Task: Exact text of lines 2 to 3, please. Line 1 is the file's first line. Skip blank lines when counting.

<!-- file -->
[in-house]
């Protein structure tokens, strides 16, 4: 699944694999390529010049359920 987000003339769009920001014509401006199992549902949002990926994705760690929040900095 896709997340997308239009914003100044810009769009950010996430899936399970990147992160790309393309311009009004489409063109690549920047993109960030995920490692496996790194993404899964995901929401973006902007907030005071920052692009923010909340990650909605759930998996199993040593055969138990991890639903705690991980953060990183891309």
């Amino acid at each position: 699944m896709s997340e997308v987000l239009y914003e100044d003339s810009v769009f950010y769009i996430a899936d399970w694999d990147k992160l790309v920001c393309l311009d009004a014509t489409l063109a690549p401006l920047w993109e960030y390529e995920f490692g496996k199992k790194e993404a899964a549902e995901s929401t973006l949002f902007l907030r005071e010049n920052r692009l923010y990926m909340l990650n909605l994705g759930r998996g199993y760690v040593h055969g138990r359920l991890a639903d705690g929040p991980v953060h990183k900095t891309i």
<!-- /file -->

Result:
């Protein structure tokens, strides 16, 4: 699944694999390529010049359920 987000003339769009920001014509401006199992549902949002990926994705760690929040900095 896709997340997308239009914003100044810009769009950010996430899936399970990147992160790309393309311009009004489409063109690549920047993109960030995920490692496996790194993404899964995901929401973006902007907030005071920052692009923010909340990650909605759930998996199993040593055969138990991890639903705690991980953060990183891309």
């Amino acid at each position: 699944m896709s997340e997308v987000l239009y914003e100044d003339s810009v769009f950010y769009i996430a899936d399970w694999d990147k992160l790309v920001c393309l311009d009004a014509t489409l063109a690549p401006l920047w993109e960030y390529e995920f490692g496996k199992k790194e993404a899964a549902e995901s929401t973006l949002f902007l907030r005071e010049n920052r692009l923010y990926m909340l990650n909605l994705g759930r998996g199993y760690v040593h055969g138990r359920l991890a639903d705690g929040p991980v953060h990183k900095t891309i």